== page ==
North Korea seems to have restarted operation of its 5MW (e) reactor and the Radiochemical (reprocessing) Laboratory.
The reactor is believed to have produced plutonium for nuclear weapons.
The International Atomic Energy Agency has had no access to North Korea since Pyongyang expelled its inspectors in 2009. The country then pressed ahead with its nuclear weapons programme and soon resumed nuclear testing. Its last nuclear test was in 2017.
The IAEA now monitors North Korea mostly through satellite imagery.
“There were no indications of reactor operation from early December 2018 to the beginning of July 2021,” the IAEA report said of the 5-megawatt reactor at Yongbyon, a nuclear complex at the heart of North Korea’s nuclear programme.
“However, since early July 2021, there have been indications, including the discharge of cooling water, consistent with the operation of the reactor.”
Back in June, the IAEA said there were indications of possible reprocessing work to separate plutonium from spent reactor fuel that could be used in nuclear weapons.
IAEA Director-General Rafael Grossi said in June that the duration of activity at the lab was consistent “with the time required for a reprocessing campaign.”
However, Grossi said it was not possible to confirm that reprocessing was taking place. IAEA inspectors were kicked out of North Korea in 2009, and the agency has been forced to monitor the country’s nuclear facilities remotely.
That report said the duration of that apparent work – five months, from mid-February to early July – suggested a full batch of spent fuel was handled, in contrast to the shorter time needed for waste treatment or maintenance.
“The new indications of the operation of the 5MW (e) reactor and the Radiochemical (reprocessing) Laboratory are deeply troubling,” it said.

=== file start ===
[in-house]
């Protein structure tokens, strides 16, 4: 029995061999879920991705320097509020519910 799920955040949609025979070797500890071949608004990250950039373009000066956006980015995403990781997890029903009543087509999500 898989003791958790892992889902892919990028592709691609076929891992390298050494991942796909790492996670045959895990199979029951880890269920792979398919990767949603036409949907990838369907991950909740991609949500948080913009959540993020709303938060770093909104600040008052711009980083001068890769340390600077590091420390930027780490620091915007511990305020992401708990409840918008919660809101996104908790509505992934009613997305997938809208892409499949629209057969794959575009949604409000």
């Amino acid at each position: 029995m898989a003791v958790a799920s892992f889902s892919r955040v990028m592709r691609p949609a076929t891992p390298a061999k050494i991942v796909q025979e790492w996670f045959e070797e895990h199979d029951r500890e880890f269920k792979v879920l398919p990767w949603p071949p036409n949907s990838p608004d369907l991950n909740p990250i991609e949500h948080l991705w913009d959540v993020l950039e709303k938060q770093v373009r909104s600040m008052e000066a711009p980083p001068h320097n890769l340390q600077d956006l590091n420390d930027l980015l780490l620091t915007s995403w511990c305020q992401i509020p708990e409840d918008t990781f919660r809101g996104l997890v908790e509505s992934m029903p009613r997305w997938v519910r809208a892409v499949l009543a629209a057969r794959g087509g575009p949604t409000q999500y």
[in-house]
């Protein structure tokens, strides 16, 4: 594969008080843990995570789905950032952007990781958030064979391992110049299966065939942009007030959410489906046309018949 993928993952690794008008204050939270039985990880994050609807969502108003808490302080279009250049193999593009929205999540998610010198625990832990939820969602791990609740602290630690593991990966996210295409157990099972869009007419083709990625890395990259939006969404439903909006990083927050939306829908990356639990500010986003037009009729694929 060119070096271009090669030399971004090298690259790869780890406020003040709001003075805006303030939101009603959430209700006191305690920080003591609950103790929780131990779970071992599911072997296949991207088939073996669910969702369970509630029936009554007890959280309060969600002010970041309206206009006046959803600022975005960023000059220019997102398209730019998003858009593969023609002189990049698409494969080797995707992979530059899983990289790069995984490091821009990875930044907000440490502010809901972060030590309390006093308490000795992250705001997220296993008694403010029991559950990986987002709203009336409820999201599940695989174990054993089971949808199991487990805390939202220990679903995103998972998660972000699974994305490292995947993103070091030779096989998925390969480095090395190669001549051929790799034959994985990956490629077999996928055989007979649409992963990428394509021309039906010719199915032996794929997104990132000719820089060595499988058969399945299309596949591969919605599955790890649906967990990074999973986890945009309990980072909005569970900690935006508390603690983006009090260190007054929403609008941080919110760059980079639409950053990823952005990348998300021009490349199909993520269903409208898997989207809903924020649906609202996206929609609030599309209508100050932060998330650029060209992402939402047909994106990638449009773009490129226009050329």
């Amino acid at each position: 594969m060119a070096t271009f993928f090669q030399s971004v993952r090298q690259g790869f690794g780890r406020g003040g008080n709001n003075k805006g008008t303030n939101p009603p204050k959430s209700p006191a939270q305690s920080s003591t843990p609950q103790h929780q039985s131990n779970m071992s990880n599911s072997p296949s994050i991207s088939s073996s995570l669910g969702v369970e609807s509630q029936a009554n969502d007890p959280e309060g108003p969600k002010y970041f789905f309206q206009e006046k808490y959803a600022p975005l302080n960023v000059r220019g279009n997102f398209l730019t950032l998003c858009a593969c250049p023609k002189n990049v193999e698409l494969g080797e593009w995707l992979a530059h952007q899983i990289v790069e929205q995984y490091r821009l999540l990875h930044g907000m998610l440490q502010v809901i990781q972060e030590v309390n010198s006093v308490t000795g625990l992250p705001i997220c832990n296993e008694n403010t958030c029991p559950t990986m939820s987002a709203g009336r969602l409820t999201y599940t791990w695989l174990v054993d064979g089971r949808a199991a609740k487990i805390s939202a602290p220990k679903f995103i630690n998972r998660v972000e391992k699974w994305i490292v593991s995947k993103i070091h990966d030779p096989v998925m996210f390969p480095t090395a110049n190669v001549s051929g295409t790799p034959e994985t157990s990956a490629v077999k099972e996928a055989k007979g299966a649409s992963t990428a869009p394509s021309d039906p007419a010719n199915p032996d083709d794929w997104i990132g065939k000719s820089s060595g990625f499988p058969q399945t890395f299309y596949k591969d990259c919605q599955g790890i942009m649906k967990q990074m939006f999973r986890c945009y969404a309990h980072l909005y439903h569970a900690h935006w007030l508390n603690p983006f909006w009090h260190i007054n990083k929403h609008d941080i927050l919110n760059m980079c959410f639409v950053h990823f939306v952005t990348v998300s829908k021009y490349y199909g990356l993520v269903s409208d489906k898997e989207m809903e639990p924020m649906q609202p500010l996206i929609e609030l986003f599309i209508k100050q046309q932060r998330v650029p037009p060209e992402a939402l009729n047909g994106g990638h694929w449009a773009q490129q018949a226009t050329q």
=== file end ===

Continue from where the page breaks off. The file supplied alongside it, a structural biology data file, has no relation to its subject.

There were indications “for a period of time” that what is suspected to be a uranium enrichment plant at Yongbyon was not in operation, it said.
There were also indications of mining and concentration activities at a uranium mine and plant at Pyongsan, it added.
“The continuation of the DPRK’s nuclear programme is a clear violation of relevant UN Security Council resolutions and is deeply regrettable,” the agency said.
The Yongbyon nuclear complex is an ageing facility about 100km north of Pyongyang that once was the only source of its fissile material.
It produced out roughly enough plutonium each year for one atomic bomb.
Since then, however, North Korea has used uranium enrichment as the main source of fissile material for weapons. According to some, enough material is being produced for 6 nuclear bombs per year.
North Korean leader Kim Jong Un purportedly offered to dismantle the Yongbyon complex in exchange for sanctions relief during negotiations with former US President Donald Trump in Hanoi in 2019.
However, those talks collapsed in part because neither side was willing to budge. Trump’s team wanted either ballistic missile or other nuclear sites included in the deal, and Kim refused to accept a trade of Yongbyon for partial sanctions relief, according to former National Security Adviser John Bolton’s book.
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